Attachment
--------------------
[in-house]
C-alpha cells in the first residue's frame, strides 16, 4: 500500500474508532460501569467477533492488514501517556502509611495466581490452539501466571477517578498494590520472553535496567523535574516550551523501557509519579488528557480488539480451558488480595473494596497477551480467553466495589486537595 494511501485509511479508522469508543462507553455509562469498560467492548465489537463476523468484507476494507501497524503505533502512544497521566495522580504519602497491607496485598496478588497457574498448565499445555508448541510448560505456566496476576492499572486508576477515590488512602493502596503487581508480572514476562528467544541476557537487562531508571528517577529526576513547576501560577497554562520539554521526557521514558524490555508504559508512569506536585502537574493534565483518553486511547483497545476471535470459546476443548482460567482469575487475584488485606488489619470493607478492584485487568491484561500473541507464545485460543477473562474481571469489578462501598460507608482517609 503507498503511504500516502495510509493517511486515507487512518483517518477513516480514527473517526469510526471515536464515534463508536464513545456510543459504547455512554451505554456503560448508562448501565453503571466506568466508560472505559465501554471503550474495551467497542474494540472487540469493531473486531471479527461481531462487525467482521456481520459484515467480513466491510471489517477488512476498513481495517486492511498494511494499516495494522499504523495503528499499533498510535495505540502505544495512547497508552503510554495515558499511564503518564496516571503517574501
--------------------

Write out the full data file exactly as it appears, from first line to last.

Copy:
[in-house]
C-alpha cells in the first residue's frame, strides 16, 4: 500500500474508532460501569467477533492488514501517556502509611495466581490452539501466571477517578498494590520472553535496567523535574516550551523501557509519579488528557480488539480451558488480595473494596497477551480467553466495589486537595 494511501485509511479508522469508543462507553455509562469498560467492548465489537463476523468484507476494507501497524503505533502512544497521566495522580504519602497491607496485598496478588497457574498448565499445555508448541510448560505456566496476576492499572486508576477515590488512602493502596503487581508480572514476562528467544541476557537487562531508571528517577529526576513547576501560577497554562520539554521526557521514558524490555508504559508512569506536585502537574493534565483518553486511547483497545476471535470459546476443548482460567482469575487475584488485606488489619470493607478492584485487568491484561500473541507464545485460543477473562474481571469489578462501598460507608482517609 503507498503511504500516502495510509493517511486515507487512518483517518477513516480514527473517526469510526471515536464515534463508536464513545456510543459504547455512554451505554456503560448508562448501565453503571466506568466508560472505559465501554471503550474495551467497542474494540472487540469493531473486531471479527461481531462487525467482521456481520459484515467480513466491510471489517477488512476498513481495517486492511498494511494499516495494522499504523495503528499499533498510535495505540502505544495512547497508552503510554495515558499511564503518564496516571503517574501